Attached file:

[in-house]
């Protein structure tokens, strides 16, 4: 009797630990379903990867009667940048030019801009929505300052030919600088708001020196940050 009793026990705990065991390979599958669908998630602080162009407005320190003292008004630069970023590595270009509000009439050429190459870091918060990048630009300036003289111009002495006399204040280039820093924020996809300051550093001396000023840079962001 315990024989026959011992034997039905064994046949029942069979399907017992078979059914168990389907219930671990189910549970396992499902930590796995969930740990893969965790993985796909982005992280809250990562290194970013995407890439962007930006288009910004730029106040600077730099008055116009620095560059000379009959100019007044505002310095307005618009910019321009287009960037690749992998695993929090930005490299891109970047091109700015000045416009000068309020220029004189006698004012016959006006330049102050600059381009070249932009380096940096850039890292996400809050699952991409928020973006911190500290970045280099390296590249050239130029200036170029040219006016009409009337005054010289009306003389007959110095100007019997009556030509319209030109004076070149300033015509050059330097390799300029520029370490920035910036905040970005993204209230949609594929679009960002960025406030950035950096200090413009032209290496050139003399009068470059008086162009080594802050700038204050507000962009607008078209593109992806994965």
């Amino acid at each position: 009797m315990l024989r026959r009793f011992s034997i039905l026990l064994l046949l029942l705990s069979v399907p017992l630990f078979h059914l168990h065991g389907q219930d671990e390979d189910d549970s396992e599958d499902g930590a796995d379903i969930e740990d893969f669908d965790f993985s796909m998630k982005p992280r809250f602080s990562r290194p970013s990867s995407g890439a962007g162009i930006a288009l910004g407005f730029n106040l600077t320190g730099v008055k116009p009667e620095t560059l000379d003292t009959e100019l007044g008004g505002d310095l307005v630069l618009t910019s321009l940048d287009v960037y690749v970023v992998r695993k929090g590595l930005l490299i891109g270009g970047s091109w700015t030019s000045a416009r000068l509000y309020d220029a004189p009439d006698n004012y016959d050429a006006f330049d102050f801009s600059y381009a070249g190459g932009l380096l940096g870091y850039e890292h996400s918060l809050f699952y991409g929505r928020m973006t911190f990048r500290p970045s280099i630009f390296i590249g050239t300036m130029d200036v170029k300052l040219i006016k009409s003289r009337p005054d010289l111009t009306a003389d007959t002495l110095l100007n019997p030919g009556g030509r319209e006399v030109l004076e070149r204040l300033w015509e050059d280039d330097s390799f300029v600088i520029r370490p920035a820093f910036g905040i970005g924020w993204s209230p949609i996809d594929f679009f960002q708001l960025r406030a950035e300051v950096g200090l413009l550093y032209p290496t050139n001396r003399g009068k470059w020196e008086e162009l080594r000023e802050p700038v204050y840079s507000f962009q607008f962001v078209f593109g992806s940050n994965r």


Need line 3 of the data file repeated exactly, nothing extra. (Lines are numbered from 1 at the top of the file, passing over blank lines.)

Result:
């Amino acid at each position: 009797m315990l024989r026959r009793f011992s034997i039905l026990l064994l046949l029942l705990s069979v399907p017992l630990f078979h059914l168990h065991g389907q219930d671990e390979d189910d549970s396992e599958d499902g930590a796995d379903i969930e740990d893969f669908d965790f993985s796909m998630k982005p992280r809250f602080s990562r290194p970013s990867s995407g890439a962007g162009i930006a288009l910004g407005f730029n106040l600077t320190g730099v008055k116009p009667e620095t560059l000379d003292t009959e100019l007044g008004g505002d310095l307005v630069l618009t910019s321009l940048d287009v960037y690749v970023v992998r695993k929090g590595l930005l490299i891109g270009g970047s091109w700015t030019s000045a416009r000068l509000y309020d220029a004189p009439d006698n004012y016959d050429a006006f330049d102050f801009s600059y381009a070249g190459g932009l380096l940096g870091y850039e890292h996400s918060l809050f699952y991409g929505r928020m973006t911190f990048r500290p970045s280099i630009f390296i590249g050239t300036m130029d200036v170029k300052l040219i006016k009409s003289r009337p005054d010289l111009t009306a003389d007959t002495l110095l100007n019997p030919g009556g030509r319209e006399v030109l004076e070149r204040l300033w015509e050059d280039d330097s390799f300029v600088i520029r370490p920035a820093f910036g905040i970005g924020w993204s209230p949609i996809d594929f679009f960002q708001l960025r406030a950035e300051v950096g200090l413009l550093y032209p290496t050139n001396r003399g009068k470059w020196e008086e162009l080594r000023e802050p700038v204050y840079s507000f962009q607008f962001v078209f593109g992806s940050n994965r």